Are the planets growing?

Beyond the boundaries of established science an avalanche of exotic ideas compete for our attention. Experts tell us that these ideas should not be permitted to take up the time of working scientists, and for the most part they are surely correct. But what about the gems in the rubble pile? By what ground-rules might we bring extraordinary new possibilities to light? If you have a personal favorite theory, that is in someway related to the Electric Universe, this is where it can be posted.
Aardwolf
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Re: Are the planets growing?

Unread post by Aardwolf » Tue Sep 27, 2022 11:27 am

Open Mind wrote:
Tue Sep 27, 2022 2:17 am
Aardwolf wrote:
Mon Sep 26, 2022 9:54 pm
allynh wrote:
Sat Sep 24, 2022 1:07 am
The only thing that has stopped GET from moving forward is the mechanism of that growth.
That was before they could measure things like this;

https://science.nasa.gov/science-news/s ... 0oct_ftes/
A magnetic portal will open, linking Earth to the sun 93 million miles away. Tons of high-energy particles may flow through the opening before it closes again, around the time you reach the end of the page.
High-energy particles also known as potentially very high speed protons.
The portal takes the form of a magnetic cylinder about as wide as Earth.
Surely more than enough mass to grow the Earth over time.
Interesting. Hard to visualize it as they describe it. But I've read from others that the solar wind transfers protons to earth, and while it seems like very little when thinking about the diameter of the earth as a receiving area, if you consider the far larger magnetic field around the earth as the receiving and capturing surface, Its orders of magnitude more.

But in your article they're saying: "Earth's magnetic field presses against the sun's magnetic field. Approximately every eight minutes, the two fields briefly merge or "reconnect," forming a portal through which particles can flow.". If Earth's magnetic field strength is shrinking, then I'm assuming the reach of our field is shrinking and pulling back from the sun's magnetic field. So based on my understanding, it would seem the effect they're describing must be experiencing far less occurrences because the 'vin diagram intersection' of ours and the suns magnetic fields are pulling apart. Wouldn't that be reducing these occurrences?
These are high energy particles flowing through the magnetic fields so I would argue they are in addition to the regular solar wind mass ejected and potentially collected by Earth.

allynh
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Re: Are the planets growing?

Unread post by allynh » Tue Sep 27, 2022 7:13 pm

Aardwolf wrote: That was before they could measure things like this;

https://science.nasa.gov/science-news/s ... 0oct_ftes/
Yikes!

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spark
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Re: Are the planets growing?

Unread post by spark » Thu Nov 03, 2022 4:58 pm

6.0 Magnitude Quake On the Murray Fracture Zone - Implications For Expanding Earth Theory
https://www.youtube.com/watch?v=gBecHjplQAA

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spark
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Re: Are the planets growing?

Unread post by spark » Thu Nov 03, 2022 6:56 pm

The Dipole Model of Gravity and the Expanding Earth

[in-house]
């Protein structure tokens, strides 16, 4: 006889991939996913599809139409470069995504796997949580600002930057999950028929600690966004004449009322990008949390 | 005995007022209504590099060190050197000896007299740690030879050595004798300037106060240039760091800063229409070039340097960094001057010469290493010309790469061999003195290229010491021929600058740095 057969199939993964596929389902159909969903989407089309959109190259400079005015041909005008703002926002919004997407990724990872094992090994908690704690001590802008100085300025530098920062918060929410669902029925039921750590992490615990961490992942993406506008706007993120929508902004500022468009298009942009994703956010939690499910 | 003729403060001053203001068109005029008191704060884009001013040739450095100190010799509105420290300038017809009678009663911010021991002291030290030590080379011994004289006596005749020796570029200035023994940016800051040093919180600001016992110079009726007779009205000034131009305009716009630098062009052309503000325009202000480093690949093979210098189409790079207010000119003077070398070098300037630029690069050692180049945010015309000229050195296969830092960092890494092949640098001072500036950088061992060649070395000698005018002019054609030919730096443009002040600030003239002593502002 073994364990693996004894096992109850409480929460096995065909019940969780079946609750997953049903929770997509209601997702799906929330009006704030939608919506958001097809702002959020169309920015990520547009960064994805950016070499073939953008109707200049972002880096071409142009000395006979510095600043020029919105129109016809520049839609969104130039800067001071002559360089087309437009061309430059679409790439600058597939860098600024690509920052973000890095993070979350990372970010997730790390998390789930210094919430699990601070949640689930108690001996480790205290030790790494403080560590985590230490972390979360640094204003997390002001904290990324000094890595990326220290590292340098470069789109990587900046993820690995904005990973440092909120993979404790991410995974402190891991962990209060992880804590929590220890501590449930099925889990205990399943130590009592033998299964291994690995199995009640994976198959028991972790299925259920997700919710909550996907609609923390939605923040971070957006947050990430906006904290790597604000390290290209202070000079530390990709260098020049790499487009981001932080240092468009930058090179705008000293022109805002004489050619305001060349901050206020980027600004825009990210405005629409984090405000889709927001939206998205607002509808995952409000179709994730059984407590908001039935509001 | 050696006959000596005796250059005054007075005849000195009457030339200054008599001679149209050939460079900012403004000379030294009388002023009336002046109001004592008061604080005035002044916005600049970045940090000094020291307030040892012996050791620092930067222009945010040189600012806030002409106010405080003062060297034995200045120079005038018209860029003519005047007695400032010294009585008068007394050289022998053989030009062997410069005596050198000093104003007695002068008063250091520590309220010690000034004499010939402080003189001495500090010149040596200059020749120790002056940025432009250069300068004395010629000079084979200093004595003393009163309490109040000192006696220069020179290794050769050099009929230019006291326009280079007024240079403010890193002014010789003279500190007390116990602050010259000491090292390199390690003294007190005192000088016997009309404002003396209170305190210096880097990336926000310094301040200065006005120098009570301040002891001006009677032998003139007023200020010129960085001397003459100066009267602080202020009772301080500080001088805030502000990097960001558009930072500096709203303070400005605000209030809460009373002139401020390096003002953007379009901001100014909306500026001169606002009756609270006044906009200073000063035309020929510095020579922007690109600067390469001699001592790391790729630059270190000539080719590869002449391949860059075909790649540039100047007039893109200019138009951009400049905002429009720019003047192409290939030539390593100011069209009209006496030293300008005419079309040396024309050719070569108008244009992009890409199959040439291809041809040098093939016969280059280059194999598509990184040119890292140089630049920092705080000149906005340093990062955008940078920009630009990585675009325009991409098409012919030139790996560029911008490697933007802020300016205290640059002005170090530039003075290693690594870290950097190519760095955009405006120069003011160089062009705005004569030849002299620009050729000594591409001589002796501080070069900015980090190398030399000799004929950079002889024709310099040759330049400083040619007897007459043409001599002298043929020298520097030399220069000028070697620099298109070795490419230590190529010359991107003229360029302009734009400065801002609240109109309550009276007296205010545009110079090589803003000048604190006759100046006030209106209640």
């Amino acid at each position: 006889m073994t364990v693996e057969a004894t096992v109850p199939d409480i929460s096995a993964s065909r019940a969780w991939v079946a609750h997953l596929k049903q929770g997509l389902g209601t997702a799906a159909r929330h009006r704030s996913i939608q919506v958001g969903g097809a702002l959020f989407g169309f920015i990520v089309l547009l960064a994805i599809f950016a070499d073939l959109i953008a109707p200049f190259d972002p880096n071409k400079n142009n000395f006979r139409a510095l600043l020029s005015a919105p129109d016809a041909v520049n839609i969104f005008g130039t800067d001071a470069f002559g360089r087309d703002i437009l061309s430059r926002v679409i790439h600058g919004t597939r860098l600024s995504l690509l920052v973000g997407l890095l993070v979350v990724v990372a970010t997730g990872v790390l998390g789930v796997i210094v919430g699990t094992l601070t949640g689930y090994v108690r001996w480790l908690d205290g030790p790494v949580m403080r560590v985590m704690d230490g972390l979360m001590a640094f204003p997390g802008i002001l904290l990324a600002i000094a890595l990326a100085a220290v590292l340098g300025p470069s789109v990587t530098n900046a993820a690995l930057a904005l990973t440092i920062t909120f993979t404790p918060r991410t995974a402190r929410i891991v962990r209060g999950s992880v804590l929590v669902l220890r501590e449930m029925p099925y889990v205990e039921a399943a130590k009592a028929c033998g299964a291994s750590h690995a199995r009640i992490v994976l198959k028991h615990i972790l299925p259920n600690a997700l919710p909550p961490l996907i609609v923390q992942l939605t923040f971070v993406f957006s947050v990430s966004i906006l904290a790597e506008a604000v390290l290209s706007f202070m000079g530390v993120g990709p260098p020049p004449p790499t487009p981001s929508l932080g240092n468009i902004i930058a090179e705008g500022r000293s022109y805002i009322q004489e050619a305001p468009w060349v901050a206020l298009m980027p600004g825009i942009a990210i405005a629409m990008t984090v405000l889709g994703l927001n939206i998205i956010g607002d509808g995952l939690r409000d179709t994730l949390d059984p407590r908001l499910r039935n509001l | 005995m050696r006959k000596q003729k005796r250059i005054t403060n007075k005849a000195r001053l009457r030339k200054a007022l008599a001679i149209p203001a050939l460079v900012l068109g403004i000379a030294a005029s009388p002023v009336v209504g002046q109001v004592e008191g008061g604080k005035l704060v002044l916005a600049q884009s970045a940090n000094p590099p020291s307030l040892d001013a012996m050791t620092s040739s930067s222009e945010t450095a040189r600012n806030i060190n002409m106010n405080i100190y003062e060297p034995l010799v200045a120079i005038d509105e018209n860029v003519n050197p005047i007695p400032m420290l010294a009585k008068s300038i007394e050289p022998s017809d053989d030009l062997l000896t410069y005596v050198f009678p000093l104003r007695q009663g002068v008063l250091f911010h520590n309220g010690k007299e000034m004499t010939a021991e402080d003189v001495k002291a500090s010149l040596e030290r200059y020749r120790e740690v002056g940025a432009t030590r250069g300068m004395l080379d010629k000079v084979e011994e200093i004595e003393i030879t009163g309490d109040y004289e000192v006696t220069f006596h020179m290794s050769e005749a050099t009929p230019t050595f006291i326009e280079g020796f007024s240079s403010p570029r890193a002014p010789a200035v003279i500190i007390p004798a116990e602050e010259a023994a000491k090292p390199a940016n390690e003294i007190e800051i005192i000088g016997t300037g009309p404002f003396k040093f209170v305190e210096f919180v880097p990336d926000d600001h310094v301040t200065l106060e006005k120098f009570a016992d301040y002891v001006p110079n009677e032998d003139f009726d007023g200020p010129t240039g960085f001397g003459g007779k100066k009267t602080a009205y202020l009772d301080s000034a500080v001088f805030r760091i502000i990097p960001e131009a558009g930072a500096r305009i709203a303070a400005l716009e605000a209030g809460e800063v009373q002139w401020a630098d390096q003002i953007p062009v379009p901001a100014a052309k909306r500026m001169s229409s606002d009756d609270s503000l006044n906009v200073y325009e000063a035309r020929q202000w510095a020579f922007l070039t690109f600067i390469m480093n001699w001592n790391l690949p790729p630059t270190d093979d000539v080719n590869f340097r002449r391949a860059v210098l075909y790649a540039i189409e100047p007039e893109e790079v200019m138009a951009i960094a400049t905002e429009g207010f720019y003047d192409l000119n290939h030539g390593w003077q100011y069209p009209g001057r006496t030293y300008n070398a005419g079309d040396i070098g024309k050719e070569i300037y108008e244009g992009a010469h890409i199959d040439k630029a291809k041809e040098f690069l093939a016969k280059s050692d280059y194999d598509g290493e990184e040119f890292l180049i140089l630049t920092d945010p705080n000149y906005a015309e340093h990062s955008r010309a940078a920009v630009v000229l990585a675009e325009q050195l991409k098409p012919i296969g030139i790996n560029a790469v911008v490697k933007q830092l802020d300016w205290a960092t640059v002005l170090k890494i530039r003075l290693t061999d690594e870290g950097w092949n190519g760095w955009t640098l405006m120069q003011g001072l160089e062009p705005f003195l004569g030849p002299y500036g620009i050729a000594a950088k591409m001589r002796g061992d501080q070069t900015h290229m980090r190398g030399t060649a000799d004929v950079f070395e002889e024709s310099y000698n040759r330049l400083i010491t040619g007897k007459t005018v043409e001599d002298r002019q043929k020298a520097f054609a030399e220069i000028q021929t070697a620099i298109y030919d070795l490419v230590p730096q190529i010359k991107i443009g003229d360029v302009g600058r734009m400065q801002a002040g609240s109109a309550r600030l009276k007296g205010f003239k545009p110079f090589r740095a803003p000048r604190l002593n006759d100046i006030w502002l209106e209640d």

https://www.checktheevidence.com/wordpr ... ing-earth/

Inspired by Wal Thornhill's Dipole Gravity Model
https://www.facebook.com/photo.php?fbid ... 0107305139

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spark
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Re: Are the planets growing?

Unread post by spark » Sun Nov 06, 2022 6:06 pm


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spark
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Re: Are the planets growing?

Unread post by spark » Fri Nov 11, 2022 9:35 pm

Universal Gravity Based on a Dipole Model
https://www.checktheevidence.com/wordpr ... ole-model/

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spark
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Re: Are the planets growing?

Unread post by spark » Tue Nov 15, 2022 3:53 pm

Mars has slowly started expanding. Fissures on Mars opening it up. Mainstream doesn't realize it.
https://www.youtube.com/watch?v=USFHA7QbeZ8

Someday in the very distant future, Mars will have denser atmosphere due to gasses trapped deep inside Mars being vented. We may see volcanic activity and increase in marsquakes. Gravity will also increase to some extent as a result of expansion. Whether Mars will generate a magnetic field or not remains a question.

Read about Mars and other planets here: https://www.checktheevidence.com/wordpr ... rse-model/

Open Mind
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Re: Are the planets growing?

Unread post by Open Mind » Tue Dec 06, 2022 2:54 pm

I've read that the method of calculation we use to measure the circumference of the earth is modified to compensate for the possibility that the earth is growing. Apparently there is something built into the calculation that compensates for anomalous increases in circumference or diameter, because any increases would be considered an error.

Is it possible that same system of measurement is applied to all planetary bodies, and when they measure the rotation speed of Venus and discover that it has slowed down by 6.5 minutes since the last official measurement 16 years ago, that that slow down is because of a possible increase in its diameter? Just assuming an increase in size might contribute to a slowing rotation, which might be another reason for the changing gravity from a growing planet.

Or is that all word salad?

allynh
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Re: Are the planets growing?

Unread post by allynh » Tue Dec 06, 2022 8:46 pm

This study only covers a 25 year period, and includes GPS that deliberately adjust measurements to fit a static Earth.

Since that is 0.1 mm a year, they can fool people into thinking that's "statistically insignificant".

BTW, We don't have accurate data from other planets to notice a change in the current "quiet" solar system.

NASA - NASA Research Confirms it’s a Small World, After All
08.16.11
https://www.nasa.gov/topics/earth/featu ... 10816.html